The remaining 5 patients were diagnosed by ascitic fluid diagnostic features (exudative fluid, predominance of lymphocytes, and no tumour cells), positive tuberculous skin test and/or tuberculous exposure, and radiological imaging, suggestive of TB and a positive response to antituberculous treatment.
Antituberculous treatment was given to all of the patients. It consisted of isoniazid, rifampicin, ethambutol, and pyrazinamide for 2 months and isoniazid and rifampicin for a period of 9 to 12 months without any complications. No patient showed a relapse of disease during the follow-up period (6–15 months).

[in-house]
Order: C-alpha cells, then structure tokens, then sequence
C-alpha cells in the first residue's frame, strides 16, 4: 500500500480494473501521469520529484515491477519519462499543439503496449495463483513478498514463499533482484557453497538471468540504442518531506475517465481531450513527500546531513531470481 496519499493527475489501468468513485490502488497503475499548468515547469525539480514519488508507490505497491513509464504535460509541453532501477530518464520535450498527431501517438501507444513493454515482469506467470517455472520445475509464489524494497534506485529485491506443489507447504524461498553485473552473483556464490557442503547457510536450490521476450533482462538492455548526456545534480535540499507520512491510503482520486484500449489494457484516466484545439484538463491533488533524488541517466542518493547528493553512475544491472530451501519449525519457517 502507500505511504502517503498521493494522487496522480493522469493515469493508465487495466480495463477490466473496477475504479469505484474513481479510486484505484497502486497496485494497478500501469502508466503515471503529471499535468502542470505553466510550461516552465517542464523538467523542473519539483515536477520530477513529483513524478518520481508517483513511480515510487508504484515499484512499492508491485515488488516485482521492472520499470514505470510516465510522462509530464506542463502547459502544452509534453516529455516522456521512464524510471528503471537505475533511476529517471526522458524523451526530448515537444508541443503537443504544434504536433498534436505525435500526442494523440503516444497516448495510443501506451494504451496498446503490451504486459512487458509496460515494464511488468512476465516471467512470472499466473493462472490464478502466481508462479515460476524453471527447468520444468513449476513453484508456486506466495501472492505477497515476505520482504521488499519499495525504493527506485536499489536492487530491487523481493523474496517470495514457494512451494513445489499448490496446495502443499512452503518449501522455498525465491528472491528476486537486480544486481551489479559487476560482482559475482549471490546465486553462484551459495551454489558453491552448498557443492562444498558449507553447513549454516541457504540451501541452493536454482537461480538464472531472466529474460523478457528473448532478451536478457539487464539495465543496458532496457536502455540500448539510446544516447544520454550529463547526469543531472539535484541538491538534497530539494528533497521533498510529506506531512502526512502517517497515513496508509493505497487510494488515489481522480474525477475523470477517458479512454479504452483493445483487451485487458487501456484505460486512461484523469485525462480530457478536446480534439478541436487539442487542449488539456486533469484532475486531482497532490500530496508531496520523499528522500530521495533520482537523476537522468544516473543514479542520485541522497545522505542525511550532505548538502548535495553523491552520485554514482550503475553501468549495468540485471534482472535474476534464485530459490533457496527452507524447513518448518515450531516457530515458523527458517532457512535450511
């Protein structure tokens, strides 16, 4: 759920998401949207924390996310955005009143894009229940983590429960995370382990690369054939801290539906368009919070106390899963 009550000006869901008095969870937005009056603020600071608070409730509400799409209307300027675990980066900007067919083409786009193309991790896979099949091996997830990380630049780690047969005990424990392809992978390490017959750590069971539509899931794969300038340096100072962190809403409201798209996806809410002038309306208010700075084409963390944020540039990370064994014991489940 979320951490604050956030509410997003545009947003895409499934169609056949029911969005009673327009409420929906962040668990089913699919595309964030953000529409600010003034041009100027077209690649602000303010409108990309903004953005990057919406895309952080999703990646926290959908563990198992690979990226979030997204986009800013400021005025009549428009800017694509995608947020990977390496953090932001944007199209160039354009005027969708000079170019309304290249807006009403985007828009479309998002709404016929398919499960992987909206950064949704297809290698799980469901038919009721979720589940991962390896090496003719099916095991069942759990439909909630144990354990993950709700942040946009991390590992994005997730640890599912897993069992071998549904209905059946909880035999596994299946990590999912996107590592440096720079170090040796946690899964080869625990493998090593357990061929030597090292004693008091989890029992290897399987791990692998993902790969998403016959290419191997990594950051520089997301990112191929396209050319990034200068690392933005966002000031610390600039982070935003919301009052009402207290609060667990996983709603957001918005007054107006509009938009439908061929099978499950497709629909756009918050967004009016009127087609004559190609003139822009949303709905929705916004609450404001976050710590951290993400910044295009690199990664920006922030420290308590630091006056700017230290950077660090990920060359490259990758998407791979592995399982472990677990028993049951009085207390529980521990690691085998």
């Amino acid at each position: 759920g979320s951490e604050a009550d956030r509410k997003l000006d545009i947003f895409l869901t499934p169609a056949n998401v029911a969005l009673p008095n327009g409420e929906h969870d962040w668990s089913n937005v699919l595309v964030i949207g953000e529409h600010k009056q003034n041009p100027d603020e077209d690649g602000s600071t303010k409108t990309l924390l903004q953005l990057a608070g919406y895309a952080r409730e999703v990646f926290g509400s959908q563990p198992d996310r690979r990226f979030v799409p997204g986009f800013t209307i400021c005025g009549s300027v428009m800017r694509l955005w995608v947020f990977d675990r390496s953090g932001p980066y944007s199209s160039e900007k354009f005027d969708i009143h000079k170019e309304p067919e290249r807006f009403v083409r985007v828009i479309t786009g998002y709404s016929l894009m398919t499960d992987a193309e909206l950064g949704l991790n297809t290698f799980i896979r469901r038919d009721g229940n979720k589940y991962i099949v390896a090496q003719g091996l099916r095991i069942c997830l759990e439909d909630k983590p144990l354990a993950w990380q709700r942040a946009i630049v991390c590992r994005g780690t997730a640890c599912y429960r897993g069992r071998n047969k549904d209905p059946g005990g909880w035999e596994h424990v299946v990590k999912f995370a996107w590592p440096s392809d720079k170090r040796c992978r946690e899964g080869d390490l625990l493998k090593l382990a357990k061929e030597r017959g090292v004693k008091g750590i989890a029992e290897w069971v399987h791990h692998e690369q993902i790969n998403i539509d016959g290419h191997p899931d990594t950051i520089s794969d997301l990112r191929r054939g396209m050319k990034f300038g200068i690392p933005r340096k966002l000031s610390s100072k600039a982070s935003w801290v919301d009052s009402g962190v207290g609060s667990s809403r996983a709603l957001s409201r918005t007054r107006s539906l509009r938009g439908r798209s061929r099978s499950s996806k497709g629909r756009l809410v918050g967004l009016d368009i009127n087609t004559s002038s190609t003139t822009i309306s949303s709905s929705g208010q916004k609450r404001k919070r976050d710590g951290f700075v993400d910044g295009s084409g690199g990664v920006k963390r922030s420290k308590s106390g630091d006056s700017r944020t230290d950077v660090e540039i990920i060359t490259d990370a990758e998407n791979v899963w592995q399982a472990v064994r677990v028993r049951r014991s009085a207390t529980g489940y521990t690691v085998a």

TB is regarded as a disease with insidious onset and chronic presentation, most patients having symptoms for a few weeks to months, sometimes years; Lambrianides et al (15) even stated that TB is rarely an emergency. However, in our study, 1 patient presented with acute abdomen. Abdominal masses mimicking Burkitt lymphoma were reported in a paediatric group; this presentation makes the diagnosis of TB more difficult. In our series, 2 patients presented with abdominal mass mimicking lymphoma and the defined diagnosis was obtained by histopathological studies. Because of the nonspecific symptoms and physical findings, diagnosis is often delayed. Delay may range from 1 month to 6 years (16–18); mean delay in the present study was 3 months (range 4 days–1 year).
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